This form came in a larger size for shoes, and a smaller size for gloves. This is the latter at 3 1/16" long.
This is a patterned piece, namely "Heraldic," a medieval style design featuring a shield and helmet, made by Whiting and dating from 1880.
It has a plain backside, save for the company lion emblem and the word "Sterling." The hook portion has a slight twist design where it jo...
Whereas the pusher is bent, this has a flat, 2" wide, pierced, blade with a straight front edge and scalloped sides and shoulders.
A rarely found item, this form seems to have been favored by Towle who produced this in the company's 1900 "Old Newbury," and offered it in other patterns as well.
It was retailed by "A.M. Jewett" whose name appears on the re...
Price for the set of eight.
Each one measures 6" long, while the lot weigh 6.3 T. oz., and has a fancy script "SFW" monogram set sideways on the handle.
Dating circa 1865, they are to a coin silver standard.
The pattern appears on both sides of the handles, an...
It has a 1 1/8" wide, rimmed border that is divided into fourteen panels. Each of these is acid etched in a scene that portrays a different children's rhyme.
These include (see image two for detail):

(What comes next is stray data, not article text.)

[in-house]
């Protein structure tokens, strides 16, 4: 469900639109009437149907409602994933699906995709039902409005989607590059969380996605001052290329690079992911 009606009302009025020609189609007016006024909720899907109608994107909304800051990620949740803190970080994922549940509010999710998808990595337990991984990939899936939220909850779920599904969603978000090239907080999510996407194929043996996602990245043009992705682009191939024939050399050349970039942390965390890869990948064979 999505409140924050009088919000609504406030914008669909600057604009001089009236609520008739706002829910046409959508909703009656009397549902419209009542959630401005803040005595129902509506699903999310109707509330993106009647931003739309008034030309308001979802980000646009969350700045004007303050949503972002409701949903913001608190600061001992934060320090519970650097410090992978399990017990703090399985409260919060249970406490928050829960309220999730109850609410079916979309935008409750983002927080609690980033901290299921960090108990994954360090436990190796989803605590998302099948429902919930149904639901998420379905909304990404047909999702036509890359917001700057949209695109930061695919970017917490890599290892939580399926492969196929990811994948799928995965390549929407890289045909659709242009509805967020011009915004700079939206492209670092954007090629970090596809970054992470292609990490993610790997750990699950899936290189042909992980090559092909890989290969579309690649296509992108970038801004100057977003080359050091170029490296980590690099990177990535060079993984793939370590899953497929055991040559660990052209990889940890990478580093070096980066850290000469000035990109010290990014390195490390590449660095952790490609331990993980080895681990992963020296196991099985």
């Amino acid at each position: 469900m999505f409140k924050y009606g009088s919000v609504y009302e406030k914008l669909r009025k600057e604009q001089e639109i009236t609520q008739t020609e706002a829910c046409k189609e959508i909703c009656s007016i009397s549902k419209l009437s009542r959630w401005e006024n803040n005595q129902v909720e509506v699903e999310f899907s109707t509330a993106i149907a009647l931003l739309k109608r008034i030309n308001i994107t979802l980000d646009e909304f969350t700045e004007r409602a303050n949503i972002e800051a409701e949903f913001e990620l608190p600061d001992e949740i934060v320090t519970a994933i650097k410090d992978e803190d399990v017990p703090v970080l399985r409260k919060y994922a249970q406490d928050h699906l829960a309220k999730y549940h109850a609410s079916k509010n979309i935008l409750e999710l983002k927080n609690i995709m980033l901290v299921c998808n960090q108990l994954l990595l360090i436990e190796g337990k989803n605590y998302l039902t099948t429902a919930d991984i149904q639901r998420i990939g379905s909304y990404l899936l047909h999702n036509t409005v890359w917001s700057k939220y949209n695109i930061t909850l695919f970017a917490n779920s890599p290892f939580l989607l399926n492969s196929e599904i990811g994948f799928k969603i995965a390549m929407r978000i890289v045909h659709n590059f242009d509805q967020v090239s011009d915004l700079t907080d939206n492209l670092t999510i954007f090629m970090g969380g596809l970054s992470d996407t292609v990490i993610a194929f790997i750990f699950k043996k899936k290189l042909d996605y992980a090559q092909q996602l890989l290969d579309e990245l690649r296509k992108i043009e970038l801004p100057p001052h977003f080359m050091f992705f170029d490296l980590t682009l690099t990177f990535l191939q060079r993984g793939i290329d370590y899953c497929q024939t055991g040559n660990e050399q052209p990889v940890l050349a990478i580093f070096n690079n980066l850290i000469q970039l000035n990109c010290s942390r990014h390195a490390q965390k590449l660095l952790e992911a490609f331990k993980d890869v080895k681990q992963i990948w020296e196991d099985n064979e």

Jack the Giant Killer
The Merry Hunter
The Wolf and the Lamb
Tom the Piper's Son ...
An individual place piece in a "Kings" pattern, it has a flat handle and a solid silver blade.
The handle front has a delicate script monogram that appears to be "EKP" while the backside is engraved "'90."
It is in flawless estate condition. Pattern detail remains well-defined, free of polishing wear. The blade is without bends, nicks or burrs, and has barely...
It is a commemorative item produced by Philadelphia's J.E. Caldwell. The entire handle portrays a full-sized, three dimensional, image of William Penn, the founder of the Commonwealth of Pennsylvania and the City of Philadelphia.
The tea and smaller size versions of this early twentieth century design are readily available, but this citrus spoon variant is a rarity. Additionally, ...
It was made by Bailey & Co. of Philadelphia between 1858 and 1867, as indicated by the "lion, S, shield" with additional "lion" mark imprinted on the backside of the blade, alongside the company name.
It is a double die struck, i.e. appearing on both sides of the handle, "Bead" pattern with a feathered script "BMQ" monogram on the front.
It is in excellent condition, fr...
This example is unusual in two ways. First, it is an "ideal" form olive spoon, meaning that it has two prongs at the end of the bowl, rather than the standard plain end. Often the bowl on an ideal olive spoon is open, but in this instance it is reticulated, with a scall...
Made by Gorham, the pattern is "Marie Antoinette," which at this scale appears quite similar to that company's "Versailles," which is not surprising given the lines were issued two years apart, generated by the same designer, and both reflect French styling.
This matched pair are without monograms or removals, have gold wash...